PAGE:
The goal I have in mind is to express the $L^2$ norm of the second derivative of a quite regular function as a sum of some coefficients. My idea was that such coefficients involved some system of wavelets. I'm not particularly attached to the equality (having the norm bounded below by such a sum is good enough for me), nor to the $L^2$ norm, as I am ok with being able some other quantity related to $f''$ (but not to $f$ or $f'$).

Below, I am going to try to explain why I'd hope for such a result to hold (as something analogous holds for the first derivative, with a geometric interpretation) and try to explain my failed attempt at getting such an inequality.

Let $h_I$ be the Haar wavelet on the interval $I$, normalized in $L^2$, i.e. $$ h_I(x)= \begin{cases} \dfrac{1}{\sqrt{2|I|}} & \text{if } x \in I_l, \\ - \dfrac{1}{\sqrt{2|I|}} & \text{if } x \in I_r, \\ 0 & \text{otherwise.} \end{cases} $$ where $|I|$ denotes the length of $I$, and $I_l$ and $I_r$ denote, respectively, the left and right half of $I$. The Haar wavelets forms a complete orthonormal system for $L^2(\mathbb R)$, which implies that, if $f$ is a function such that $f'$ exists almost everywhere and it is square integrable, we have that $$\|f'\|_2^2=\sum_{I \text{ dyadic}}\langle f, h_I\rangle^2.$$

If we look at the coefficients $a_I=\langle f, h_I\rangle$, we can get a feeling of what they represent. Given an interval $I$, let $x_l$, $x_r$ and $x_m$ denote, respectively, the left and right endpoints and the middle point of the interval. Computing explicitly the integral, one can check that they measure the change in slope between the line passing through the point $(x_l, f(x_l))$ and $(x_m, f(x_m))$ and the one passing through $(x_m, f(x_m))$ and $(x_r, f(x_r))$. More explicitly, we have $$a_I=\left(\frac{f(x_m)-f(x_l)}{\frac{|I|}{2}}\right)- \left(\frac{f(x_r)-f(x_m)}{\frac{|I|}{2}}\right).$$ It seems therefore natural that a quantity that measures change of slopes at any scale is related to the first derivative of the function.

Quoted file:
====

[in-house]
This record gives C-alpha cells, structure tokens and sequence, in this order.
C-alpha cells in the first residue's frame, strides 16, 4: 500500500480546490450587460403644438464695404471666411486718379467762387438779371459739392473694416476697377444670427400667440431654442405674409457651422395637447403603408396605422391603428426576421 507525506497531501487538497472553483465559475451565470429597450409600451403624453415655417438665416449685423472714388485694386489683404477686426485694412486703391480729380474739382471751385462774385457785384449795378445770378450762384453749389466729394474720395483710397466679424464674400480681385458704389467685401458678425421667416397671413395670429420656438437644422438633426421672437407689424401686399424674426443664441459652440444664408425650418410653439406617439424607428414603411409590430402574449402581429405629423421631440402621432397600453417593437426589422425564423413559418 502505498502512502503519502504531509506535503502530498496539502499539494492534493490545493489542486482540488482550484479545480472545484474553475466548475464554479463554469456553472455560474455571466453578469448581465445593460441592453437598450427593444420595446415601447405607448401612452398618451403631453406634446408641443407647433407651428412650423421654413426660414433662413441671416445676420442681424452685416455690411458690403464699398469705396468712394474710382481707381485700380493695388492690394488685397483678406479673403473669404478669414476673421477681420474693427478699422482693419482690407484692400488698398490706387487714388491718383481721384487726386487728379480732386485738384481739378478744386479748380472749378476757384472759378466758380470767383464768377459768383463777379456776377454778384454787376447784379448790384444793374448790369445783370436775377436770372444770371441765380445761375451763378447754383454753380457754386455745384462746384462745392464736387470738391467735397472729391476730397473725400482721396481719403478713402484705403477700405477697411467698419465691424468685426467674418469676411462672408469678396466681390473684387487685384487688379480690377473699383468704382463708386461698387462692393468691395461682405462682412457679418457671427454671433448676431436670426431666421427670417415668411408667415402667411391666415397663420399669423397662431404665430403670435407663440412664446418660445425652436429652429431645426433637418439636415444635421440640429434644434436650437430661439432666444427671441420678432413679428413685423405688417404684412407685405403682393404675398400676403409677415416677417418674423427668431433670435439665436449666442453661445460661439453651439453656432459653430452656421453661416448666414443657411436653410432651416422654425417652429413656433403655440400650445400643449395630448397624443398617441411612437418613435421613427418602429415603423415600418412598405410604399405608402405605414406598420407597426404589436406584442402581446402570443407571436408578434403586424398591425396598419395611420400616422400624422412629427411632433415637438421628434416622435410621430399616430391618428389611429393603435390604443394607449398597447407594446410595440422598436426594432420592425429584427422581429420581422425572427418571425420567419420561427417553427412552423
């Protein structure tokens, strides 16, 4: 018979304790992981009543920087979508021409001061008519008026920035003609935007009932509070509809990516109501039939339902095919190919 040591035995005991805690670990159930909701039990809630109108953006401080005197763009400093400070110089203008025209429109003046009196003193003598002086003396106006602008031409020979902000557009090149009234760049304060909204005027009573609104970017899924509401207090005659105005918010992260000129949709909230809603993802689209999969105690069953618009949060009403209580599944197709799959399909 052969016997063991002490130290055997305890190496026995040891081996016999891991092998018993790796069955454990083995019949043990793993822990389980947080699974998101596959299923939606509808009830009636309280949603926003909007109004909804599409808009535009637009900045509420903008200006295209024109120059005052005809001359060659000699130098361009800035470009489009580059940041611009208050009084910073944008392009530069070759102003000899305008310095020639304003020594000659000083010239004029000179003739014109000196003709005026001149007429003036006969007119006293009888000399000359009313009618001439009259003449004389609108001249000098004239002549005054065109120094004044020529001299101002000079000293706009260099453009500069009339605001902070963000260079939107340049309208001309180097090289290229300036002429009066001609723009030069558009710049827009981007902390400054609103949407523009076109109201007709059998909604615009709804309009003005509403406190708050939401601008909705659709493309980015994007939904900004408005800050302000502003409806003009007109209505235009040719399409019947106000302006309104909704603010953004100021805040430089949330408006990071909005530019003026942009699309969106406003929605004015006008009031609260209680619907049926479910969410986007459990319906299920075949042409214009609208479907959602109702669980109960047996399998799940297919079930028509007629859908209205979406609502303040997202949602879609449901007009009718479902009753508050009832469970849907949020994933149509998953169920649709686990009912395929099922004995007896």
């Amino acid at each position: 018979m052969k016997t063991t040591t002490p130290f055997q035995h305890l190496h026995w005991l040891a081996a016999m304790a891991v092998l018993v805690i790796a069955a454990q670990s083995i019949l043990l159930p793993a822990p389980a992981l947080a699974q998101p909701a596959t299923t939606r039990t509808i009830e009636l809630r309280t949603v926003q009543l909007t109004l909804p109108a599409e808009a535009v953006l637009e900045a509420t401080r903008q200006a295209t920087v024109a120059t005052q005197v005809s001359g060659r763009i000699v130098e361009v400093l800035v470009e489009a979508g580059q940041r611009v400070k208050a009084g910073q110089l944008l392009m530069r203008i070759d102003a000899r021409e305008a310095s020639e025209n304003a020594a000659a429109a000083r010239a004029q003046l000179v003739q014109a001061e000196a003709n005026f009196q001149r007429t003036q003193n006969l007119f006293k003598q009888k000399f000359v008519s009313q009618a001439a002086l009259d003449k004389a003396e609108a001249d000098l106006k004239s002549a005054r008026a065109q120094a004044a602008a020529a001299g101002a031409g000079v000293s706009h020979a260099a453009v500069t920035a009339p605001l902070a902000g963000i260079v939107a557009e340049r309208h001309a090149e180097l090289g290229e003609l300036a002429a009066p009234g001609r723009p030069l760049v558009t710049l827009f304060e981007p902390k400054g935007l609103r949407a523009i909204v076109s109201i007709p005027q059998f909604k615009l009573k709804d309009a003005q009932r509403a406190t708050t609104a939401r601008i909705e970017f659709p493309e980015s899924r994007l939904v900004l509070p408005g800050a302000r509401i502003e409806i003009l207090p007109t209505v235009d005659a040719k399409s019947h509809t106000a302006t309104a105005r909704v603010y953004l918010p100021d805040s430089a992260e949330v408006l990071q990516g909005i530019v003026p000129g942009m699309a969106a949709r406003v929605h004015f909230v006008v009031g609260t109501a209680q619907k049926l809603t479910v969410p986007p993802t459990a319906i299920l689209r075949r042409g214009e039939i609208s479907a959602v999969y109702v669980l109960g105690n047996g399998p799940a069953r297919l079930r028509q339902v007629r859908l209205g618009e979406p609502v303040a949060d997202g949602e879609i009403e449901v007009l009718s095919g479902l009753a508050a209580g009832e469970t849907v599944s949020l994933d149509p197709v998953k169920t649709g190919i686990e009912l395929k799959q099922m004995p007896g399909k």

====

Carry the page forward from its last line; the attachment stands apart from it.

Now, the idea is to get something related to the second derivative by considering changes of changes of slopes. This seemed to me a fairly natural idea. One of the things I tried was to subdivide an interval $I$ in four parts and consider the slope of the four lines passing through the five "subdivision" points to get something like $b_I=a_{I_l}-a_{I_r}$. The problem is that I couldn't relate that to a system of wavelets who gives me something about $f''$.

The only family of wavelets that came to my mind was an iteration of the previous $h_I$'s, so something like $\tilde{h}_I(x) = h_{I_l}(x)-h_{I_r}(x)$, opportunely renormalized to be an orthonormal system in $L^2$. The issues I have with that, is that, first I don't know completeness of the system, but more importantly, the only relation I can find is something like $$\sum_{I \text{ dyadic} } \langle f',\tilde{h}_I\rangle^2=\sum_{I \text{ dyadic} } b_I^2 \leq \|f'\|_2^2,$$ which still involves only the first derivative. I can't figure out a way to relate that to the second derivative of my function.

I was wondering: is there any way to relate the $b_I$ defined as above to the second derivative? If not, that is they are not the right quantities to look at, can one find similar coefficients that relate to $f''$?

I need to mention I am far from being an expert about wavelets, so I might be missing something quite easy to people familiar with them. It's also worth mentioning that the main reason which led me to ask this question is curiosity (about what behavior of a function can wavelets capture).

  • $\begingroup$ go to the discrete wavelet transform instead and define precisely what you want. $\delta(n-1) - \delta(n)$ is a finite difference filter and is also an approximation of a derivative filter, $(\delta(n-1) - \delta(n)) \ast (\delta(n-1) - \delta(n)) \ast \delta(n+1)$ is an approximation to the second derivative, but there is also the ideal (in the Shannon sense) derivative filter : $\sum_{k=1}^\infty \frac{\delta(n-k-1)- \delta(n+k)}{k}$ $\endgroup$ – reuns Feb 15 '16 at 23:25
  • $\begingroup$ @user1952009 sorry I have no idea what the discrete wavelet transform is, nor what $\delta(n)$ or a finite difference filter are. Could you explain? $\endgroup$ – Silvia Ghinassi Feb 15 '16 at 23:27
  • $\begingroup$ @Silver : no you'll understand yourself, and $\delta(n) = 1$ only if $n= 0$ otherwise $\delta(n) = 0$ : it is the discrete Dirac delta $\endgroup$ – reuns Feb 15 '16 at 23:29
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    $\begingroup$ What I don't know, as I mentioned in the question, is the theory of wavelets, so without explanations this means nothing to me. Even less discrete wavelets transform. Why are you so rude to me"? (e.g. "no you'll understand yourself") And my name is not a metal. $\endgroup$ – Silvia Ghinassi Feb 15 '16 at 23:33
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    $\begingroup$ It is very rude. I'm glad you have an answer for me, but if you don't want to spend the time to give it to me, just say it. I'm ok with that. Throwing terms I don't know at my face while insulting me won't help me, nor you. $\endgroup$ – Silvia Ghinassi Feb 15 '16 at 23:38

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